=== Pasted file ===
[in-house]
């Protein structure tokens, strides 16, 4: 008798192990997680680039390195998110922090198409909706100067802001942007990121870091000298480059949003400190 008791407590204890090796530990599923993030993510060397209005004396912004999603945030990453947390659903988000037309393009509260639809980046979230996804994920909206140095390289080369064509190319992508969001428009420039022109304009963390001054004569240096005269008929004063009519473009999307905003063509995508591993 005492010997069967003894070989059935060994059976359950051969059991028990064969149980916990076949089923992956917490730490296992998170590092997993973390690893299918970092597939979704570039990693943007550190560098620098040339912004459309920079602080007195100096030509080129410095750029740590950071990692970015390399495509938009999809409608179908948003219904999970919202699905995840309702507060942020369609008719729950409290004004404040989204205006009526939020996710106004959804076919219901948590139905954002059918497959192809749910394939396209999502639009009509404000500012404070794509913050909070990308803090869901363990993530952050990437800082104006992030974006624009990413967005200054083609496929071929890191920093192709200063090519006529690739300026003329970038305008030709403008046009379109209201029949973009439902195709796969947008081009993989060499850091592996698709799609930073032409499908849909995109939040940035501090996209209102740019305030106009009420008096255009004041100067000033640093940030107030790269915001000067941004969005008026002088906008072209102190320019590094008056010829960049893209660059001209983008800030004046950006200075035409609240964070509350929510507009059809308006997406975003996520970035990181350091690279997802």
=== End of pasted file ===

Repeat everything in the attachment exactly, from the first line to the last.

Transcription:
[in-house]
């Protein structure tokens, strides 16, 4: 008798192990997680680039390195998110922090198409909706100067802001942007990121870091000298480059949003400190 008791407590204890090796530990599923993030993510060397209005004396912004999603945030990453947390659903988000037309393009509260639809980046979230996804994920909206140095390289080369064509190319992508969001428009420039022109304009963390001054004569240096005269008929004063009519473009999307905003063509995508591993 005492010997069967003894070989059935060994059976359950051969059991028990064969149980916990076949089923992956917490730490296992998170590092997993973390690893299918970092597939979704570039990693943007550190560098620098040339912004459309920079602080007195100096030509080129410095750029740590950071990692970015390399495509938009999809409608179908948003219904999970919202699905995840309702507060942020369609008719729950409290004004404040989204205006009526939020996710106004959804076919219901948590139905954002059918497959192809749910394939396209999502639009009509404000500012404070794509913050909070990308803090869901363990993530952050990437800082104006992030974006624009990413967005200054083609496929071929890191920093192709200063090519006529690739300026003329970038305008030709403008046009379109209201029949973009439902195709796969947008081009993989060499850091592996698709799609930073032409499908849909995109939040940035501090996209209102740019305030106009009420008096255009004041100067000033640093940030107030790269915001000067941004969005008026002088906008072209102190320019590094008056010829960049893209660059001209983008800030004046950006200075035409609240964070509350929510507009059809308006997406975003996520970035990181350091690279997802």